While the Porsche Boxster engines remain largely unchanged in design, structure and configuration, the 2.7- liter engine is equipped with a new crankshaft bearing bridge, made entirely of aluminum. Formerly, the bridge was made of aluminum with cast-iron inserts. The new bridge is more than 12 pounds lighter. To cope with the additional power output from the engine, the crankshaft gets thicker, stronger bearing shells.
Porsche Boxster engine essentials
Both the Porsche Boxster and Boxster S engine continue to have four-valves per cylinder, hydraulic valve play compensation, cylinder-specific knock control and separate coils with solid-state high-voltage distributor systems. Cylinder head units comprise three parts: the actual cylinder head, complete with valves, the cup tappet housing, with hydraulic cup tappets, and the cylinder head cover.
Porsche’s VarioCam camshaft adjust technology assures maximum power on minimum fuel consumption and exhaust emissions in both city and highway driving.
The dipstick departs
Porsche Boxster engines also feature integrated dry-sump lubrication with two reflow pumps drawing oil from the cylinder heads and with a separate pump supplying oil to engine lubrication points. This setup assures optimum oil supply even under extreme dynamic conditions of high lateral acceleration. The system is so precise in monitoring oil that the engine has no dipstick; an electronic monitor indicates when oil needs to be added.
Revised five and new six-speed manual gearboxes
The Porsche Boxster’s standard five-speed manual gearbox has been improved and the Boxster S comes with a new six-speed gearbox that also is available as an option on the Boxster.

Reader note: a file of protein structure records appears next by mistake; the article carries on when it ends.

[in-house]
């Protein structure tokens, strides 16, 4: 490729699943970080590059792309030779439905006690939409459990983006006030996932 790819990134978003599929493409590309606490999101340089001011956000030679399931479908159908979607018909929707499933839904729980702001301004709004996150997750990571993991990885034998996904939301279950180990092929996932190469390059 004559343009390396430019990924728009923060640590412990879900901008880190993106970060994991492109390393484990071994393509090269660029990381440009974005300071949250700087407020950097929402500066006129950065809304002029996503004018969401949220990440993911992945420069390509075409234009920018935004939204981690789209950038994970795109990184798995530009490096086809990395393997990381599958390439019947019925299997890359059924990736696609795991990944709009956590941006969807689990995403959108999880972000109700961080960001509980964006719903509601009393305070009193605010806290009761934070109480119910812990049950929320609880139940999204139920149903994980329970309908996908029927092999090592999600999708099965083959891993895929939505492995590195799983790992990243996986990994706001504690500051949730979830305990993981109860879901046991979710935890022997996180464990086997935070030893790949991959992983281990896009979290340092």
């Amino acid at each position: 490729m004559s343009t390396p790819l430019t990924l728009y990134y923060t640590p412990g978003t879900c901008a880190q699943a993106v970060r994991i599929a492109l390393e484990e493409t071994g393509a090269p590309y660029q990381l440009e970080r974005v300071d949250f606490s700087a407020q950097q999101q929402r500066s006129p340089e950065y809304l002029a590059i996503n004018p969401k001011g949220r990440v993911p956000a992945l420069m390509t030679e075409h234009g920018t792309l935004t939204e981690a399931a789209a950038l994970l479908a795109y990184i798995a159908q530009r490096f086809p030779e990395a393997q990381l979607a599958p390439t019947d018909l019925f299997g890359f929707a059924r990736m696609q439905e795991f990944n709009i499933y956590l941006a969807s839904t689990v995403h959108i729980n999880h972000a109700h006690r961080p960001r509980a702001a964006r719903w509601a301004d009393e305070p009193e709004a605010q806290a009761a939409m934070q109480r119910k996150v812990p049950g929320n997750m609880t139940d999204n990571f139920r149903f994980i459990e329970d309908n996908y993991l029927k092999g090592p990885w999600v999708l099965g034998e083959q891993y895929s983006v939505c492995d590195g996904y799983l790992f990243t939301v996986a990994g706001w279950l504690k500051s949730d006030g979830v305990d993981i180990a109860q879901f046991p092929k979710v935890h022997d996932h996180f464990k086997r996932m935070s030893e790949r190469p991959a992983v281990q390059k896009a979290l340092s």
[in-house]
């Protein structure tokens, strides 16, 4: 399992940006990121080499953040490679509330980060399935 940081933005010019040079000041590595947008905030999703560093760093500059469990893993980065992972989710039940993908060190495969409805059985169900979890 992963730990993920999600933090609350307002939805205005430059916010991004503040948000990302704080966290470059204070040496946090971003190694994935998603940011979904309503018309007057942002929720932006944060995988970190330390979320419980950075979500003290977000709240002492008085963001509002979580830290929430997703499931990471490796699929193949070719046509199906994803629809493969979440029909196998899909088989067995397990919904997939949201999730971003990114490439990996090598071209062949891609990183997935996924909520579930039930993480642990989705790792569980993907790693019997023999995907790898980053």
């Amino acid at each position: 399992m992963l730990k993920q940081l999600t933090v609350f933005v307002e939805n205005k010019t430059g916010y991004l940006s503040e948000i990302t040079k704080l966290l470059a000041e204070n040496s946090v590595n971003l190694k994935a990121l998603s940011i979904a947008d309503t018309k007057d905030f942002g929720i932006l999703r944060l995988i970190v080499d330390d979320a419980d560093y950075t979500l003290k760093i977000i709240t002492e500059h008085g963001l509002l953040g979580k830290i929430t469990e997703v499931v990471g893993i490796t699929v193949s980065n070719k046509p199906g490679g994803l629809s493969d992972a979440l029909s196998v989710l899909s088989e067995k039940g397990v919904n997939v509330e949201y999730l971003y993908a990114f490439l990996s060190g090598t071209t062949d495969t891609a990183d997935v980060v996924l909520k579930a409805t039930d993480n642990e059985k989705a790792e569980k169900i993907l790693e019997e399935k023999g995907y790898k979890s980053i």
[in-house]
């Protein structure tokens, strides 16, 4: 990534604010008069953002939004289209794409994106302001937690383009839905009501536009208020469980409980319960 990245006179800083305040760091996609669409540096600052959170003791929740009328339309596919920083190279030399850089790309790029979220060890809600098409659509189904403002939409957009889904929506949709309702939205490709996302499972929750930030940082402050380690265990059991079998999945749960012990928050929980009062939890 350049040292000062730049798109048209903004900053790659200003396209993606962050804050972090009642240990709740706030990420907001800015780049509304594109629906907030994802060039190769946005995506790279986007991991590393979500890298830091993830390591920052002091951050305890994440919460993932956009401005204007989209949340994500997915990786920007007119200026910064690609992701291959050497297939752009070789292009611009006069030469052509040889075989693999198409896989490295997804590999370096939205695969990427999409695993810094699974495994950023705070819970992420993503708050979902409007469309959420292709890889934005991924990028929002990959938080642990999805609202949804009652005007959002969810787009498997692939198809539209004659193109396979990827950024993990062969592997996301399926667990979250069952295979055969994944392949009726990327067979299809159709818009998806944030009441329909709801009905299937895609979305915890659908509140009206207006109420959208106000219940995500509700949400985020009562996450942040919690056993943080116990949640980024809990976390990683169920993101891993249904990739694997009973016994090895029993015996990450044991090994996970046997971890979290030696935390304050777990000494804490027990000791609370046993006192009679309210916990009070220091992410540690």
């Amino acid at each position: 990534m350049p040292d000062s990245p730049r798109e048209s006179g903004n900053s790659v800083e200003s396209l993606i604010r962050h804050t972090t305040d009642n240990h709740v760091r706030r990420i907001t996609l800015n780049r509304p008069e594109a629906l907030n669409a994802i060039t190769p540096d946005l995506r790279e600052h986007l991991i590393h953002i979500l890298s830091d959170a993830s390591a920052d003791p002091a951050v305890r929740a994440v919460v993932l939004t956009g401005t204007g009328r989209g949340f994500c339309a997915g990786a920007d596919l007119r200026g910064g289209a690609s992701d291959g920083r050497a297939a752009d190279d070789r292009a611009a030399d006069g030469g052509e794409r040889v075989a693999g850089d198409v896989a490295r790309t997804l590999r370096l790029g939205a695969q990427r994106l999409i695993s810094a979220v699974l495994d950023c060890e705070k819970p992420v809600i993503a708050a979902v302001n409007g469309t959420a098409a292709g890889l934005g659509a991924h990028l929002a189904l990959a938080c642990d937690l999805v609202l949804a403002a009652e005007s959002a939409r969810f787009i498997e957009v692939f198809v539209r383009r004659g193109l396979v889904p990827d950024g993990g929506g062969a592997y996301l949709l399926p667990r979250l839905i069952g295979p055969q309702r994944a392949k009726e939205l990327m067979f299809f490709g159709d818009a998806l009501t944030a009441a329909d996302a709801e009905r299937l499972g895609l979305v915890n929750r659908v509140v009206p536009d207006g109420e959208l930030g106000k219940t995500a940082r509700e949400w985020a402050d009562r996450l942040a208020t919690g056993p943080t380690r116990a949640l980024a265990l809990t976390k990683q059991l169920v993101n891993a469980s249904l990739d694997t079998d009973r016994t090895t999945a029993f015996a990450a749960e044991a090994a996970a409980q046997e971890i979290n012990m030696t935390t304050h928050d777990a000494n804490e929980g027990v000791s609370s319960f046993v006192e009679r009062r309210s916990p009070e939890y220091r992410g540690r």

Shifter travel has been reduced by some 26 percent in the five-speed gearbox, making shifts crisp and quick. New synchromesh makes those shifts even smoother. Gearing also has been changed because of the Boxster’s larger standard rear wheels.
The new six-speed manual is standard with the Porsche Boxster S and is an option for the Boxster.
Both five- and six-speed gearboxes have reinforced synchromesh rings on all gears. As on the 911 Carrera, the synchromesh rings in first and second gear come with a wear-proof carbon coating. Formerly, the Porsche Boxster had single synchromesh on first and second gears, but now first gets triple and second double synchromesh and the Boxster S has triple synchromesh on both first and second gears and double synchromesh on third, fourth, fifth and sixth. Such multiple synchromesh assures quick and easy shifting even with short shifter travel.
Upgraded Tiptronic S
Optional on either the 2005 Boxster or Boxster S is Porsche’s Tiptronic S five-speed transmission, which has been upgraded to match the roadsters’ more powerful engines. However, even with higher gearshift pressure, the Tiptronic S offers consistent shifting.
Overall ratios have been adjusted by shortening the differential gearing on the Porsche Boxster by 8.8 percent and on the Porsche Boxster S by 4.8 percent. The gearbox also was retuned to better recognize uphill and downhill gradients and to prevent unwanted upshifts, and new transmission fluid reduced friction losses and extends fluid life to some 112,000 miles (180,000 kilometers).
New variable-ratio steering
For the first time, the Boxster and Boxster S come with standard variable-ratio rack-and-pinion steering that enhances their agility on winding roads while retaining exceptional stability at higher speeds.